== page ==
In academic discourse the merits of regulating smoking are a forgone conclusion. The question under debate now is how to regulate. In a commentary published in the Journal of Medical Ethics this week, Sydney University Public Health academic Simon Chapman advocates a ‘smoking licence’ – a policy that he has promoted for some time.
Chapman argues that governments should implement a licensing system whereby all smokers have to pay a license fee and undertake a smoking ‘risk knowledge test’. There would be different grades of licence depending on the frequency with which one smoked each day, and the cost of the licence would increase with the grade.
Chapman believes that his proposed model is a plausible model for implementation in countries with advanced anti-smoking campaigns: “The proposed smoker’s license described below merits serious consideration as a major platform in the tobacco control endgame now being considered in nations with advanced records of reducing smoking” he wrote in a highly cited 2012 article.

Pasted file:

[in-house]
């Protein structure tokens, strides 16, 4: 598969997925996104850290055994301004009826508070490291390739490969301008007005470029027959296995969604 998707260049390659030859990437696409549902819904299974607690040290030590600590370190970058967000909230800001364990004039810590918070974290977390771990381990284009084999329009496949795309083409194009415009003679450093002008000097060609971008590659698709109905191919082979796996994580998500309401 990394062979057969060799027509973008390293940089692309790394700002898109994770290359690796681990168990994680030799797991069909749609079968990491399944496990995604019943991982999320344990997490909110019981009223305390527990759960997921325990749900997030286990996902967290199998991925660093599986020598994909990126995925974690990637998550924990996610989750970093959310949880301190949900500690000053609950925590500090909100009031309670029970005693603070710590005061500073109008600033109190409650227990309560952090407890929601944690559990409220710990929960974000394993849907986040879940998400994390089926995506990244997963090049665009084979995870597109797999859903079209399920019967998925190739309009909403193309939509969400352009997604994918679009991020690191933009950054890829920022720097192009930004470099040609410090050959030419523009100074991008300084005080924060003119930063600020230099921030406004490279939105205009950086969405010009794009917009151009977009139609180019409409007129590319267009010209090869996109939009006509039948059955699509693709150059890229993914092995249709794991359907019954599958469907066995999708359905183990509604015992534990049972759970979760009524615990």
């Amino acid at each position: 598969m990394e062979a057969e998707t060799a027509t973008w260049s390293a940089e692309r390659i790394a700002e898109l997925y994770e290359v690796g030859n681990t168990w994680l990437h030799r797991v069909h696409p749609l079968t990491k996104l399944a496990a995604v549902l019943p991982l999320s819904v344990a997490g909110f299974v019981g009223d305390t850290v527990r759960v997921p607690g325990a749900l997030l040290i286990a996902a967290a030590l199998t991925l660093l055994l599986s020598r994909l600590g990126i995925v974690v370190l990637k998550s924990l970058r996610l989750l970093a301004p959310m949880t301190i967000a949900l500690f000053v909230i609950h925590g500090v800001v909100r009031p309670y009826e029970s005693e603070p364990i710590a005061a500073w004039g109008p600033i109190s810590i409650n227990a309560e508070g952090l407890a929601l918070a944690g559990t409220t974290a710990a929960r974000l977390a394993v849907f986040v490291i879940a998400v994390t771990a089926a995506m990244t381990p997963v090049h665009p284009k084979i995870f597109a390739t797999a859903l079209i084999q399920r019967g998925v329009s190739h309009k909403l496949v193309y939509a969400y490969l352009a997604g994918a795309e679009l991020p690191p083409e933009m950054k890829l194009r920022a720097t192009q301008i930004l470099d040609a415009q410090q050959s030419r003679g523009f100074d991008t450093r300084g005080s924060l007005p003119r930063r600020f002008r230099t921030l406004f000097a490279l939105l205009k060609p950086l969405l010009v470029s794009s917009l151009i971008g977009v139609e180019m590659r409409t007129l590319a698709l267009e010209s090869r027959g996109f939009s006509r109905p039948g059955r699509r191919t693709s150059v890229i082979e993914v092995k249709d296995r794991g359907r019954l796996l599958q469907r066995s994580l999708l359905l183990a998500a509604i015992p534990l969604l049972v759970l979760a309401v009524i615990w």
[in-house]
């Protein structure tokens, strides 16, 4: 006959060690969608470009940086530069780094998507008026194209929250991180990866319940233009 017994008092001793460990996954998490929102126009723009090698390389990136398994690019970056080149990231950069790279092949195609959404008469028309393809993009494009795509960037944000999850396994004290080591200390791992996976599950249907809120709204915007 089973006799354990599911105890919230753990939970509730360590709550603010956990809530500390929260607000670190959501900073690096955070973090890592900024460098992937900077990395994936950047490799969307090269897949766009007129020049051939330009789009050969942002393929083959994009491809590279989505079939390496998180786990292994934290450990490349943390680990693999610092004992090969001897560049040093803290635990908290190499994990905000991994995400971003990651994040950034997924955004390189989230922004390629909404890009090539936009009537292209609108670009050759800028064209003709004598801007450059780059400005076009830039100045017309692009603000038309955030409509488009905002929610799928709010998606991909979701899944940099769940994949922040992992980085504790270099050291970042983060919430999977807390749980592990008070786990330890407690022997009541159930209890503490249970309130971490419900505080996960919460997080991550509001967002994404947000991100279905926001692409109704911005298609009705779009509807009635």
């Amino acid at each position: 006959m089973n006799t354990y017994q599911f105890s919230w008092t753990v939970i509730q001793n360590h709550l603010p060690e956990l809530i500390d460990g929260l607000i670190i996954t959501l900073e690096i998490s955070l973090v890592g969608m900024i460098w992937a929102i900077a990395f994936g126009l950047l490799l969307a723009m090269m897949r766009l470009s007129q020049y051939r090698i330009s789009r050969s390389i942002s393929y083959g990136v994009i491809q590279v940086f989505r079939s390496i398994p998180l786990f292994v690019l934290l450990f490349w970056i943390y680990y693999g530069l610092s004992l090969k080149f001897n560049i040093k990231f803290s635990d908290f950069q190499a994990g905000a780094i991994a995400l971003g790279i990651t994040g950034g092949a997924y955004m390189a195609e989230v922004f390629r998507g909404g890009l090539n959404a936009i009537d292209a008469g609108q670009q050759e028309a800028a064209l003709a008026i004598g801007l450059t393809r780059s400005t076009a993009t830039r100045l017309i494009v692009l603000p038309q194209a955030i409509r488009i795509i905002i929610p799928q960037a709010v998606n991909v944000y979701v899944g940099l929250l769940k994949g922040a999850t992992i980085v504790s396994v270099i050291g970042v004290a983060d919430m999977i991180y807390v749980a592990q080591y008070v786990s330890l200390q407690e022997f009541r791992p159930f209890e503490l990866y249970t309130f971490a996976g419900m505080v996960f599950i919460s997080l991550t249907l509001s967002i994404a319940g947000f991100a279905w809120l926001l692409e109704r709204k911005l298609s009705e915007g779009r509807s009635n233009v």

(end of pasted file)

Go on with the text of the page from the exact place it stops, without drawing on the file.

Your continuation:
In his JME commentary Chapman presents his position as a ‘milder’ version of the prohibitively expensive licence proposed by Daniel Halliday, a philosopher at the University of Melbourne. Halliday’s proposed licence is indexed to the current excise tax on individual cigarettes in Australia –would be cost approximately A$3879 for a 20-cigarette-pack-a-day smoker. Chapman suggests Halliday’s tax will not “withstand a moment’s scrutiny from governments” due to the “fatal role of the ‘severe’ cost of the licence he proposes.”
Ironically the JME published an article last year advocating a much more severe policy than Halliday’s. Kalle Grill (University of Umea, in Sweden,) and Kristin Voight (McGill) argued for a total ban on smoking.
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